How To Become a Data Scientist, According To Grab's Data Science Head

By Kimberly Cook |Email | Sep 15, 2018 | 63270 Views

What do data science, data analytics, and business intelligence mean at Grab and how are they being used? - Wong Mun
The data science team takes care of the science. We build algorithms and models, and in general, translate research (existing and new) into applicable product features. So, from the moment a passenger opens the Grab app to the time a vehicle arrives, data science powers the thinking and decision-making on the most efficient routes, travel time, and price points.

Data analytics looks at data from multiple sources to find trends and patterns-these insights can be turned into business decisions. Business intelligence looks a lot at our internal operational data to find ways we can improve our business processes, operations, and decision-making.

What does it take to be a data engineer/scientist? - Fu Chen Chia
Data engineers need to take care of data warehousing, building pipelines, and ensuring availability. Other than being familiar with the current state of the art, they must also constantly be thinking about adopting newer big data technologies to help them continue to scale.

Data scientists, on the other hand, need to find problems in the business, ask questions about the problems, find data, build models/algorithms to solve the problems and validate the solutions. There are varying levels of science that you could use to derive different levels of quality in your solutions and results.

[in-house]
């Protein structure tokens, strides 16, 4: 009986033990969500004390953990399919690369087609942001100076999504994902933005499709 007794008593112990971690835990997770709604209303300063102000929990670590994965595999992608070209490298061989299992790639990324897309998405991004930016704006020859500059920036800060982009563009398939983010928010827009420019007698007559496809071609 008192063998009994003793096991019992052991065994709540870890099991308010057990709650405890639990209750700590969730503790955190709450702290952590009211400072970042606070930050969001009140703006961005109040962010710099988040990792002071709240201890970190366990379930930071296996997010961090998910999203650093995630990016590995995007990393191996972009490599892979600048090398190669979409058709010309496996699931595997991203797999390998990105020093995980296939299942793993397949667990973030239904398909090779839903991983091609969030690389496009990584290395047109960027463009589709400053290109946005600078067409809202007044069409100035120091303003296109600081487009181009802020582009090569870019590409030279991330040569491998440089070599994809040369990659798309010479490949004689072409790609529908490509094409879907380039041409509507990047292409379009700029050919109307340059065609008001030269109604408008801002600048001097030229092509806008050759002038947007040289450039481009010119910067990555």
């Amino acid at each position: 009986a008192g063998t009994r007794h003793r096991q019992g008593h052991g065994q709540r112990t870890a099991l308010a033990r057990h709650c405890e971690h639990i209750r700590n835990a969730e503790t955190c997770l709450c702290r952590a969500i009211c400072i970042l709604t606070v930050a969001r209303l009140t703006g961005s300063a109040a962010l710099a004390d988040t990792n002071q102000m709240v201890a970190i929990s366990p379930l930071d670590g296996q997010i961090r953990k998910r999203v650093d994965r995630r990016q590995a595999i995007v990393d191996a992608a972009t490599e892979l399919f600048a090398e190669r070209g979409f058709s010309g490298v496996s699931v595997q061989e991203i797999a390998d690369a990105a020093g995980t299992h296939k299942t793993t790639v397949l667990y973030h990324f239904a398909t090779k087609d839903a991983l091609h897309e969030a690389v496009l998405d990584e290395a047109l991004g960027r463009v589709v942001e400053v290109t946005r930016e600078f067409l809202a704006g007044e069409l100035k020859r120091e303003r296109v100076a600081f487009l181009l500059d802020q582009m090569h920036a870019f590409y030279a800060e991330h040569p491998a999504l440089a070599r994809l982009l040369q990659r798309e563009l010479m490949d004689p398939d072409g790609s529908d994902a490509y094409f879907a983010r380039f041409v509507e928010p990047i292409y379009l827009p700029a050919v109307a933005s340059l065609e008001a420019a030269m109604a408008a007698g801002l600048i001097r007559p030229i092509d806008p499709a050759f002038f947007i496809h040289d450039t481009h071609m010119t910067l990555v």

I am in my early 40s and just discovered ML in Apple WWDC last year. I was mind-blown. Any advice on how to break into the ML/DL career path? I'm a firmware engineer by training. - Terrence Goh
Career switches are always difficult. Fortunately, firmware and algorithms aren't too far apart. Consider building intelligent embedded systems? I think that would be a good and natural next step. And since you work on firmware, it also shouldn't be too difficult for you to understand how GPUs work or process data. Try to connect the dots, so you can move from one to the other.

How did you get into this career path? - Terrence Goh
I was fortunate to have training in science and engineering, then a stint in a startup that had to deal with lots of data, at a time when big data was getting more and more recognition. So, I was fortunate, and I'm grateful.

As a non-tech person, what are the minimum competencies required to work at a data science business unit? Where should I start learning? - Diego Terceros Arce
I would suggest focusing on fundamentals, such as statistics. It is a basic requirement for data science and you need to have confidence in how you understand the data and what it is trying to tell you. Find tools that can help you visualize data, especially if they are high dimensional. Then move on to modeling, and look at how well your models approximate the real system.

Do you feel that there is a talent shortage in data, especially data engineers, in Southeast Asia? How do you find the right people for the Grab data team? - Kai Xin Thia
I think there's a general shortage of data professionals, not just data engineers. At Grab, we face similar difficulties in finding good data engineers, data analysts, and data scientists. But here we think we should own the problem, so we co-train with academia to expand the talent pool. We think that is more sustainable and is a way of giving back.